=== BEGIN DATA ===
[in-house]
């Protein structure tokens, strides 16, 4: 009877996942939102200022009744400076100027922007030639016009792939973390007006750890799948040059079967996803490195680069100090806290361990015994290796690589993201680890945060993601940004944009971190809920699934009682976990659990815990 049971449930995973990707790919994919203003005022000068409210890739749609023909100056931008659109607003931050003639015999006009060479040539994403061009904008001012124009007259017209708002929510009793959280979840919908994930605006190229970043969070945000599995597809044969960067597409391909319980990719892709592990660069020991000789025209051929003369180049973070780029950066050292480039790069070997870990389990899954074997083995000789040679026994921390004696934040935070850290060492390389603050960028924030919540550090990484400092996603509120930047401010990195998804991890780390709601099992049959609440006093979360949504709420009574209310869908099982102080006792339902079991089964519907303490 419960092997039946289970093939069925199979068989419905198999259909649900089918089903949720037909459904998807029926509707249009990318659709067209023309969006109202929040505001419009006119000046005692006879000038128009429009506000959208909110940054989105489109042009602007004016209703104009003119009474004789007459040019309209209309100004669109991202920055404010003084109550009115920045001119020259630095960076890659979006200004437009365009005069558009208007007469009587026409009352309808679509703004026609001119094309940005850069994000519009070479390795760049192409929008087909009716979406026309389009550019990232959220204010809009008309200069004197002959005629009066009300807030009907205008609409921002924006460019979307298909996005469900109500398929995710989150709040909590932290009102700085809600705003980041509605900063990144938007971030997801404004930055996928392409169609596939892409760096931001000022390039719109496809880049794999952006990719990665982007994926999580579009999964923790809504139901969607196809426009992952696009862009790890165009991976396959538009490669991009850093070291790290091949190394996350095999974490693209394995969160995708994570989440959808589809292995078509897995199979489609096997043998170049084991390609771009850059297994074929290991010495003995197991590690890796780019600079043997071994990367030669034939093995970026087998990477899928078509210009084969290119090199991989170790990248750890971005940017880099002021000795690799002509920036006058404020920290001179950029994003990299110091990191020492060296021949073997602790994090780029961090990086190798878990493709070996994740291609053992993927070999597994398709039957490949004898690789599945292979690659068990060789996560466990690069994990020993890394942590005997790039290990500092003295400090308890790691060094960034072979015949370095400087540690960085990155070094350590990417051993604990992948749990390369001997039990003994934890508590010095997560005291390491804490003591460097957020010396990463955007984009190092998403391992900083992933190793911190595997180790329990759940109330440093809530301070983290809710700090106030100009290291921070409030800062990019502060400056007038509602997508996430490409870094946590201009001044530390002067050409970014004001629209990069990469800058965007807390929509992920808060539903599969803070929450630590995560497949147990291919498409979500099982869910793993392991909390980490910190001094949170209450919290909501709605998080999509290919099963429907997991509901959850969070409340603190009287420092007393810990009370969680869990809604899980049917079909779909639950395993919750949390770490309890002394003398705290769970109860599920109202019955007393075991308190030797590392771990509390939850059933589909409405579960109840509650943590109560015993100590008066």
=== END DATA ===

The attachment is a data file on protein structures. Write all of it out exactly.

[in-house]
């Protein structure tokens, strides 16, 4: 009877996942939102200022009744400076100027922007030639016009792939973390007006750890799948040059079967996803490195680069100090806290361990015994290796690589993201680890945060993601940004944009971190809920699934009682976990659990815990 049971449930995973990707790919994919203003005022000068409210890739749609023909100056931008659109607003931050003639015999006009060479040539994403061009904008001012124009007259017209708002929510009793959280979840919908994930605006190229970043969070945000599995597809044969960067597409391909319980990719892709592990660069020991000789025209051929003369180049973070780029950066050292480039790069070997870990389990899954074997083995000789040679026994921390004696934040935070850290060492390389603050960028924030919540550090990484400092996603509120930047401010990195998804991890780390709601099992049959609440006093979360949504709420009574209310869908099982102080006792339902079991089964519907303490 419960092997039946289970093939069925199979068989419905198999259909649900089918089903949720037909459904998807029926509707249009990318659709067209023309969006109202929040505001419009006119000046005692006879000038128009429009506000959208909110940054989105489109042009602007004016209703104009003119009474004789007459040019309209209309100004669109991202920055404010003084109550009115920045001119020259630095960076890659979006200004437009365009005069558009208007007469009587026409009352309808679509703004026609001119094309940005850069994000519009070479390795760049192409929008087909009716979406026309389009550019990232959220204010809009008309200069004197002959005629009066009300807030009907205008609409921002924006460019979307298909996005469900109500398929995710989150709040909590932290009102700085809600705003980041509605900063990144938007971030997801404004930055996928392409169609596939892409760096931001000022390039719109496809880049794999952006990719990665982007994926999580579009999964923790809504139901969607196809426009992952696009862009790890165009991976396959538009490669991009850093070291790290091949190394996350095999974490693209394995969160995708994570989440959808589809292995078509897995199979489609096997043998170049084991390609771009850059297994074929290991010495003995197991590690890796780019600079043997071994990367030669034939093995970026087998990477899928078509210009084969290119090199991989170790990248750890971005940017880099002021000795690799002509920036006058404020920290001179950029994003990299110091990191020492060296021949073997602790994090780029961090990086190798878990493709070996994740291609053992993927070999597994398709039957490949004898690789599945292979690659068990060789996560466990690069994990020993890394942590005997790039290990500092003295400090308890790691060094960034072979015949370095400087540690960085990155070094350590990417051993604990992948749990390369001997039990003994934890508590010095997560005291390491804490003591460097957020010396990463955007984009190092998403391992900083992933190793911190595997180790329990759940109330440093809530301070983290809710700090106030100009290291921070409030800062990019502060400056007038509602997508996430490409870094946590201009001044530390002067050409970014004001629209990069990469800058965007807390929509992920808060539903599969803070929450630590995560497949147990291919498409979500099982869910793993392991909390980490910190001094949170209450919290909501709605998080999509290919099963429907997991509901959850969070409340603190009287420092007393810990009370969680869990809604899980049917079909779909639950395993919750949390770490309890002394003398705290769970109860599920109202019955007393075991308190030797590392771990509390939850059933589909409405579960109840509650943590109560015993100590008066």